Murdoch, A.I. (2006) Some primitive concepts in continuum mechanics regarded in terms of space-time molecular averaging: the key role played by inertial observers. Journal of Elasticity, 84 (1). pp. 69-97. ISSN 0374-3535Full text not available in this repository. (Request a copy from the Strathclyde author)
In Continuum Mechanics the notions of body, material point, and motion, are primitive. Here these concepts are derived for any (possibly time-dependent) material system via mass and momentum densities whose values are local spacetime averages of molecular quantities. The averaging procedure necessary to ensure molecular-based densities can be agreed upon by all observers (that is, are objective) has implications for constitutive relations. Specifically, such relations should first be expressed in terms of Galilean-invariant functions of the motion relative to an inertial frame. Thereafter such relations can be re-phrased for general observers, thereby yielding general-frame constitutive relations compatible with material frame-indifference. Two postulates concerning observer agreement (which together constitute a statement of material frame-indifference) are shown to imply that any stress response function which is assumed to depend upon the motion in an inertial (general) frame must be Galilean-invariant (invariant under superposed rigid body motions). Accordingly, invariance under superposed rigid body motions is not a fundamental tenet of continuum physics, but rather a consequence of material frame-indifference whenever constitutive dependence upon motion in a general observer frame is postulated.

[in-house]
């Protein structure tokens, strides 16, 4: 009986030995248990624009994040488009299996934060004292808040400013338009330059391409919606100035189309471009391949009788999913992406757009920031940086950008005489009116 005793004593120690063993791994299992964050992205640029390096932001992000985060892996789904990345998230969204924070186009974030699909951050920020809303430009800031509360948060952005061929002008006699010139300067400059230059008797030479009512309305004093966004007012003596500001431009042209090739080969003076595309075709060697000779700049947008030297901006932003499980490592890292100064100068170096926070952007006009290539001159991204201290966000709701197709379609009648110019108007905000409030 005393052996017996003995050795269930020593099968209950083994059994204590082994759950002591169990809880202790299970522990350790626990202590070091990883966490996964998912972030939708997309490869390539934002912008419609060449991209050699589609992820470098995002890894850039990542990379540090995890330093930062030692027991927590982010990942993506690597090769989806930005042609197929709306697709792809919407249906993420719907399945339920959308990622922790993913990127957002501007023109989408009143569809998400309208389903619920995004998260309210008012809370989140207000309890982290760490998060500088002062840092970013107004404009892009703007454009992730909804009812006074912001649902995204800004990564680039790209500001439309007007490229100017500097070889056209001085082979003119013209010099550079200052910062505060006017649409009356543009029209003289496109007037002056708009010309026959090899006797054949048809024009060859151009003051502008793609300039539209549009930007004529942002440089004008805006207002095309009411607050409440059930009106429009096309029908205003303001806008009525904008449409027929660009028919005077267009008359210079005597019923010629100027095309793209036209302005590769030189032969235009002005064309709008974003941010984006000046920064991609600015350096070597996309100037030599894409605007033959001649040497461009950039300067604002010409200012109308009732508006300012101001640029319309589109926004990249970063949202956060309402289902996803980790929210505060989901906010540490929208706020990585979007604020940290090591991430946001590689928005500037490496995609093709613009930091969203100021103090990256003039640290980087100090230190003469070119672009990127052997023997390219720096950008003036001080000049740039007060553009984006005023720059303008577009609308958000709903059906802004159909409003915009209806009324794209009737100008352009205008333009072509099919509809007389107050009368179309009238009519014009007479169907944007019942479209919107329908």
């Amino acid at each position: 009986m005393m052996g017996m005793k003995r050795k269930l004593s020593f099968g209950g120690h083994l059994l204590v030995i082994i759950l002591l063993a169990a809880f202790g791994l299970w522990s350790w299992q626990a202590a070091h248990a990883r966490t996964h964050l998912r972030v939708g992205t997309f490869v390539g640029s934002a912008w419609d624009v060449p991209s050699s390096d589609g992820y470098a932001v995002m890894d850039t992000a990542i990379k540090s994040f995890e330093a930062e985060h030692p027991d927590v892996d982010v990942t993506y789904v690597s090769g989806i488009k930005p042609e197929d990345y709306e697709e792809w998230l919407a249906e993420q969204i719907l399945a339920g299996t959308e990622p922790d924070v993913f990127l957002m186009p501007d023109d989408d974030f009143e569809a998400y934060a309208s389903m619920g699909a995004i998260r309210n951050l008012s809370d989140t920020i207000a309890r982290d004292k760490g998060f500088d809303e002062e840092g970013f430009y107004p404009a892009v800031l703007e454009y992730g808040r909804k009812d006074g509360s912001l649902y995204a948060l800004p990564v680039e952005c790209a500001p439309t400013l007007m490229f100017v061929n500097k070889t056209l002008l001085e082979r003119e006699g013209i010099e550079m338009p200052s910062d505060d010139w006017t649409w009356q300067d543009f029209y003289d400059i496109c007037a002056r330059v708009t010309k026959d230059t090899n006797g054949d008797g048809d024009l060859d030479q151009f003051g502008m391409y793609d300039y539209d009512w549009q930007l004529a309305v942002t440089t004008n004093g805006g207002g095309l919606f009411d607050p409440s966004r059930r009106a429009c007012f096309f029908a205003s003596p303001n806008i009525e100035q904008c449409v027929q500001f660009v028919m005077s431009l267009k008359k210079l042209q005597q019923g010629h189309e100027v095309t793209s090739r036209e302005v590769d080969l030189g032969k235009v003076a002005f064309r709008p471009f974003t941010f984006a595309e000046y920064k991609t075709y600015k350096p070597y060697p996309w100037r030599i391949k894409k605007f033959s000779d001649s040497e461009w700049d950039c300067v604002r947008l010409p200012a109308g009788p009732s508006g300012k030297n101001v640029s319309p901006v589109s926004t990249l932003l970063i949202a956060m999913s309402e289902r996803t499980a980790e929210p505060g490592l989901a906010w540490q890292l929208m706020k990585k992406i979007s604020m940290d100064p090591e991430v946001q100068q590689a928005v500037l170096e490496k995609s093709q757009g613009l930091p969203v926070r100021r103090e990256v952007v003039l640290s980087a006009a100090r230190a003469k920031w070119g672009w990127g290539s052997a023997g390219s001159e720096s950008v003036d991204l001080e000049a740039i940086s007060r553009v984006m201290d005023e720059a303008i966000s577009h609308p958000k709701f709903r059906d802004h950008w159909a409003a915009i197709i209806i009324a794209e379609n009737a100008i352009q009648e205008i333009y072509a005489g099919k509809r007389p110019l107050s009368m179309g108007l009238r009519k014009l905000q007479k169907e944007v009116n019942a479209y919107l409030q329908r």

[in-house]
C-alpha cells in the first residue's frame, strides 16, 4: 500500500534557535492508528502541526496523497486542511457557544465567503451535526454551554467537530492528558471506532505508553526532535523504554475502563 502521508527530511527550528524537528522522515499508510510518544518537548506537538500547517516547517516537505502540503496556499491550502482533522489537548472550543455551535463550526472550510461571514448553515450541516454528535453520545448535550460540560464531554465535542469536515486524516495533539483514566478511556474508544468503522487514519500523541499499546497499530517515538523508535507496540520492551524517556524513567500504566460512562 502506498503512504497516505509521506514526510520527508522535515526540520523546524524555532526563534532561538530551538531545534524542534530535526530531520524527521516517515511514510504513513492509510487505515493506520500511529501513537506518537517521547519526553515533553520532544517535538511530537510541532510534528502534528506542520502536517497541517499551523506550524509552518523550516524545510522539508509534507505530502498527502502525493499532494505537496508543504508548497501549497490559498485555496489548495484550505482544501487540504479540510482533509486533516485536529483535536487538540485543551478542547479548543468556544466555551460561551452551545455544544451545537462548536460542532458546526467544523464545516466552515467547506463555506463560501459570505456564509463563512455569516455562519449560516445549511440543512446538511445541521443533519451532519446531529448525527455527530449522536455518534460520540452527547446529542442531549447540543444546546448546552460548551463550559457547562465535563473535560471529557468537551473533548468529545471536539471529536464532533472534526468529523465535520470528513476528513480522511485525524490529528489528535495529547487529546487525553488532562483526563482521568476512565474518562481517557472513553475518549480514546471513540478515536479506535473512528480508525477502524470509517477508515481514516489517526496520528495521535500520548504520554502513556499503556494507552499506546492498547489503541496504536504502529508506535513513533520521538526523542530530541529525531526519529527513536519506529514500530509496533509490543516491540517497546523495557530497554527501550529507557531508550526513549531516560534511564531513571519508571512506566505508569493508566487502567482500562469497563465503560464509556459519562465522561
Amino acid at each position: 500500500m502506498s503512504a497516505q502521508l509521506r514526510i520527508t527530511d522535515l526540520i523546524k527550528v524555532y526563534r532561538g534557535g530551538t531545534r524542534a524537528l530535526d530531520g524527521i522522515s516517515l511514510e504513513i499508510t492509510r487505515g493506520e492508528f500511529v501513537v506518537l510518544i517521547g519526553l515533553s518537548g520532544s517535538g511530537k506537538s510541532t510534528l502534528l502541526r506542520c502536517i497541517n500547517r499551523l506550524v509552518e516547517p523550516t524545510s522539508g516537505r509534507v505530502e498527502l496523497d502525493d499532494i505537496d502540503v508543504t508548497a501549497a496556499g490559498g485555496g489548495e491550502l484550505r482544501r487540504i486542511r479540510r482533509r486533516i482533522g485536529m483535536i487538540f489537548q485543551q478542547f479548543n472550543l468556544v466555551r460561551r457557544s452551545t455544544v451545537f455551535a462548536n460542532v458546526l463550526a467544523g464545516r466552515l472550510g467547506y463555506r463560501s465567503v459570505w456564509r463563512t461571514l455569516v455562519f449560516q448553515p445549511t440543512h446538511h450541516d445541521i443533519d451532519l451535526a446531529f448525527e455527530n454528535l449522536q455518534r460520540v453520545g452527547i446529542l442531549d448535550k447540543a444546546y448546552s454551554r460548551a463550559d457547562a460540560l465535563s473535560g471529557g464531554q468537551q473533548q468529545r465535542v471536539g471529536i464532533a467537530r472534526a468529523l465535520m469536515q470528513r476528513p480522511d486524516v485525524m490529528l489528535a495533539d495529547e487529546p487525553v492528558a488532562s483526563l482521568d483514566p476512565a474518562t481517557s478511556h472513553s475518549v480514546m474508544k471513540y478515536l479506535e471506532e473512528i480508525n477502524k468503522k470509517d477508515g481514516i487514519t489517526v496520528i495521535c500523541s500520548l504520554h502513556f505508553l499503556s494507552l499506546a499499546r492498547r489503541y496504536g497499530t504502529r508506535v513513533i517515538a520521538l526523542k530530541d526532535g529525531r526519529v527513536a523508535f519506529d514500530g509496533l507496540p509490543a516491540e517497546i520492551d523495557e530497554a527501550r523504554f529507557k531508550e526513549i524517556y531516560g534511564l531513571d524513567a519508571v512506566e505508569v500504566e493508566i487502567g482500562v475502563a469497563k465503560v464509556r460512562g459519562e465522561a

|Keywords:||material point, motion, spacetime molecular averaging, objectivity, material frame-indifference, inertial observers, continuum mechanics, physics, Physics, Mechanics of Materials, Materials Science(all), Mechanical Engineering|
|Subjects:||Science > Physics|
|Department:||Faculty of Science > Mathematics and Statistics > Mathematics|
|Depositing user:||Strathprints Administrator|
|Date Deposited:||06 Dec 2006|
|Last modified:||29 Apr 2016 07:53|